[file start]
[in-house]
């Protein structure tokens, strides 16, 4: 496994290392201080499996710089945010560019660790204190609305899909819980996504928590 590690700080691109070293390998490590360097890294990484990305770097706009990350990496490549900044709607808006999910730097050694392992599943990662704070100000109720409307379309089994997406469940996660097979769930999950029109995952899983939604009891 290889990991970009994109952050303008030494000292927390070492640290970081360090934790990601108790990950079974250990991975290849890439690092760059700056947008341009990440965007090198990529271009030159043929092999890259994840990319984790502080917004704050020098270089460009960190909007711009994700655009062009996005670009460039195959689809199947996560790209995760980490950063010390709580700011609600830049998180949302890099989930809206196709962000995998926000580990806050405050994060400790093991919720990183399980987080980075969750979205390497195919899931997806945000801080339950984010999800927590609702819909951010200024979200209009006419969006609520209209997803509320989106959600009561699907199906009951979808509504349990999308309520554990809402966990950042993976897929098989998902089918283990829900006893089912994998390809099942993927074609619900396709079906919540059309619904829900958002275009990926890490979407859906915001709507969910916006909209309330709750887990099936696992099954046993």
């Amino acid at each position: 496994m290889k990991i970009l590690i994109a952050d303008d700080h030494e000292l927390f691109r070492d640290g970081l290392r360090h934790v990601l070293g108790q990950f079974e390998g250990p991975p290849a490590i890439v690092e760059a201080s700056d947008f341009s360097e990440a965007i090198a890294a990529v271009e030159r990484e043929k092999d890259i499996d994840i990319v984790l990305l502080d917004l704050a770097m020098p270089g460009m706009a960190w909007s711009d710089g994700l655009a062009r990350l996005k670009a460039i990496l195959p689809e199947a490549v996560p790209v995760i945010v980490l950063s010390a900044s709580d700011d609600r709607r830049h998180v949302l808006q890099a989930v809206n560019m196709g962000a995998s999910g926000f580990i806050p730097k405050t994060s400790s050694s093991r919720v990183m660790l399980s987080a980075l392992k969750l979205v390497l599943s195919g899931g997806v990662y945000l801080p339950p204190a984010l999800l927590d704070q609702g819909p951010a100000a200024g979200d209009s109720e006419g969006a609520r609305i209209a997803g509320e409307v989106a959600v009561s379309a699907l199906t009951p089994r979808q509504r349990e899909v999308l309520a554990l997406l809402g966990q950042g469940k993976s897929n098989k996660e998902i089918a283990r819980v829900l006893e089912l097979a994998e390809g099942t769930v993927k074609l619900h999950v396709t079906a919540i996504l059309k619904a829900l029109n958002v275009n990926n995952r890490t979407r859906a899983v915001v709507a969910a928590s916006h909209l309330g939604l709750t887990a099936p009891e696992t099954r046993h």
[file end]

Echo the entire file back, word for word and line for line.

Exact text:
[in-house]
């Protein structure tokens, strides 16, 4: 496994290392201080499996710089945010560019660790204190609305899909819980996504928590 590690700080691109070293390998490590360097890294990484990305770097706009990350990496490549900044709607808006999910730097050694392992599943990662704070100000109720409307379309089994997406469940996660097979769930999950029109995952899983939604009891 290889990991970009994109952050303008030494000292927390070492640290970081360090934790990601108790990950079974250990991975290849890439690092760059700056947008341009990440965007090198990529271009030159043929092999890259994840990319984790502080917004704050020098270089460009960190909007711009994700655009062009996005670009460039195959689809199947996560790209995760980490950063010390709580700011609600830049998180949302890099989930809206196709962000995998926000580990806050405050994060400790093991919720990183399980987080980075969750979205390497195919899931997806945000801080339950984010999800927590609702819909951010200024979200209009006419969006609520209209997803509320989106959600009561699907199906009951979808509504349990999308309520554990809402966990950042993976897929098989998902089918283990829900006893089912994998390809099942993927074609619900396709079906919540059309619904829900958002275009990926890490979407859906915001709507969910916006909209309330709750887990099936696992099954046993």
């Amino acid at each position: 496994m290889k990991i970009l590690i994109a952050d303008d700080h030494e000292l927390f691109r070492d640290g970081l290392r360090h934790v990601l070293g108790q990950f079974e390998g250990p991975p290849a490590i890439v690092e760059a201080s700056d947008f341009s360097e990440a965007i090198a890294a990529v271009e030159r990484e043929k092999d890259i499996d994840i990319v984790l990305l502080d917004l704050a770097m020098p270089g460009m706009a960190w909007s711009d710089g994700l655009a062009r990350l996005k670009a460039i990496l195959p689809e199947a490549v996560p790209v995760i945010v980490l950063s010390a900044s709580d700011d609600r709607r830049h998180v949302l808006q890099a989930v809206n560019m196709g962000a995998s999910g926000f580990i806050p730097k405050t994060s400790s050694s093991r919720v990183m660790l399980s987080a980075l392992k969750l979205v390497l599943s195919g899931g997806v990662y945000l801080p339950p204190a984010l999800l927590d704070q609702g819909p951010a100000a200024g979200d209009s109720e006419g969006a609520r609305i209209a997803g509320e409307v989106a959600v009561s379309a699907l199906t009951p089994r979808q509504r349990e899909v999308l309520a554990l997406l809402g966990q950042g469940k993976s897929n098989k996660e998902i089918a283990r819980v829900l006893e089912l097979a994998e390809g099942t769930v993927k074609l619900h999950v396709t079906a919540i996504l059309k619904a829900l029109n958002v275009n990926n995952r890490t979407r859906a899983v915001v709507a969910a928590s916006h909209l309330g939604l709750t887990a099936p009891e696992t099954r046993h």